My name is Mounir, I was born in a society with lots of taboos and topics you are not
allowed to talk about. My father and mother, to some extent, were different even from the direct family. Different in the sense of raising us in a more open minded set from the surrounding society. We were able to discuss some “taboos” and give our opinion on many topics.

Since a young age, I was different from everyone, I was bullied a lot in school, I still played what boys play (soccer, basketball….) but there was always this artistic side that no one understood, except my parents, which they encouraged as much as they could as we were a low income family. With time, this side of me disappeared as the means to continue it was not available.

While growing up, I started discovering myself, my body and my sexuality which I came to terms early on, at the age of 12 or 13 as I remember, but this was the biggest taboo that I couldn’t discuss with anyone, even my somewhat “open minded” parents. I always thought if they knew about it it will kill them which made me want to leave the house and be on my own, live my life as a gay man. I never could really do it until I moved to France with my partner, where we are now happily married. However, I made sure to “come out” to my mother before leaving to France.

Being at peace with my sexuality made me more open to experiences, be it good or bad, and ultimately it helped shape the Mounir I am today. Part of it was discovering my body where I used to go to a river nearby our house and swim naked there, as I always loved the feeling of freedom that came with it, away everyone else, and from society, and at some point away from myself and all the problems running wild in my head. Moving to France is helping me express myself without any fear of being persecuted or judged, and experience nudism more, something I had always longed for.

A big part of this goes to my partner who is always supportive of everything I want to do. He comes from the same background and society as me.


I am the lucky person who got to call Mounir his husband and partner. Back to the discussion at hand, as Mounir said we come from a society that still has some way to go to accepting differences, not just within orientation, gender, or sexuality, but ethnicity, religions, and much more. I am also fortunate to come from a family that is considerably more liberal and open minded than the norm within our society, but even with that struggled with my identity a lot more over the years.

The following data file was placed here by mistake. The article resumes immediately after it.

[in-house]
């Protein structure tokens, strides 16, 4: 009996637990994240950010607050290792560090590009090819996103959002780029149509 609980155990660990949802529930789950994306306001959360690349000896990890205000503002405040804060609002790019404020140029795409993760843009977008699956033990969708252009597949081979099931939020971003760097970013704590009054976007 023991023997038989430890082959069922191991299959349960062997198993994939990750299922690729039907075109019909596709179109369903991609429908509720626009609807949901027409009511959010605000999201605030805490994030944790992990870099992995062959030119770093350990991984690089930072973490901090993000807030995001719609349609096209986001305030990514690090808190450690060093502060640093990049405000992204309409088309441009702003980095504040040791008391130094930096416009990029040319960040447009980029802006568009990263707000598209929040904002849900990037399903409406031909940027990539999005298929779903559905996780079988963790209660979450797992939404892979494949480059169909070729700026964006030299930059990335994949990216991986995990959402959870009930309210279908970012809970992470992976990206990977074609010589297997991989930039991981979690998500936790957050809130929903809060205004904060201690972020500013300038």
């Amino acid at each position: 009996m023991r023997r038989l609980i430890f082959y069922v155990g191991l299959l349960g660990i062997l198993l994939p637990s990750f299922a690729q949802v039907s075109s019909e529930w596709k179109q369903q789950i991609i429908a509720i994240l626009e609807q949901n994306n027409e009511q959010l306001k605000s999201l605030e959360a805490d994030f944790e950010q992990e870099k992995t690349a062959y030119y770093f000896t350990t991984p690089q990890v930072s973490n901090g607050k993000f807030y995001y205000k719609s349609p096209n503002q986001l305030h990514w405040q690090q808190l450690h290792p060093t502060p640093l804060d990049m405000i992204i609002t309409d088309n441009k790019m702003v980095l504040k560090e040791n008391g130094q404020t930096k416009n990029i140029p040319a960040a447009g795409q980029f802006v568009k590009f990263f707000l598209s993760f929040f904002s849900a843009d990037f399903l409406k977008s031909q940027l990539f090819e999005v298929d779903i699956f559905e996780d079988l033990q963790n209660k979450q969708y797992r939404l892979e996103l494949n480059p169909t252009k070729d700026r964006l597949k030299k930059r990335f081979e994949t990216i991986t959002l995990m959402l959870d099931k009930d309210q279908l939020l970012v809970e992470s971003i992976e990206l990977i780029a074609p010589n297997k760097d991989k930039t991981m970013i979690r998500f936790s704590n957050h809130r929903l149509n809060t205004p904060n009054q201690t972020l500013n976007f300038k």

To a certain extent I still do to this day. I always felt that something in me was different for as long as I can remember. Be it comparisons to my charming brother, my charismatic father, or my friends overall, something just did not click. That was in fact my queerness. I have also been through the onslaught of bullying, stigmatisation, and rebellion in my teenage years, and that lead to me burying my queer identity under the deepest pits of the earth.

I did not really come to terms and accept myself fully until I was 24, and the circumstances behind that were also messy (a mix of gossip, ex girlfriends, and a lot drama), but when I first told my friend the words “I am gay” it was one of the most freeing moments in my life. I moved to another country in the region shortly after and sadly that did not help, given the underground nature of the queer community, my development in it was mainly through the apps, and that really limited my own self acceptance and confidence. Outside the community I am confident, proud, funny, charismatic, and commanding, but as soon as I am in a space that is dominated by the community I shrink, my confidence fades away, and I cross my arms and become very isolated. I feel like an outsider. It does not help that I have long struggled with my self esteem in my appearance as I had started losing my hair when I was 16, and baldness takes its toll on even the most confident of people, of any gender.

Fast forward to today, where I am happily married to the love of my life, I am confident in my appearance (though I have my off days sometimes), I am out to all the friends that mean to me, and my family is not only aware of my true identity, but love it, support it, and take pride in it as much as anyone from within the community itself.

I still have a long journey ahead of me in terms of self exploration and growth, and while this was really out of my comfort zone, I am happy it got to push me out of my limits. I still am shy and awkward in gay settings, but Mounir and my friends are helping get to spread my wings and shed away the shame and fear that I still carry, and show me that the biggest obstacle ahead is mostly in my head and really nothing but a small step towards complete acceptance and pride. For that, I am very excited for what is to come and cannot wait to see how future me will look like.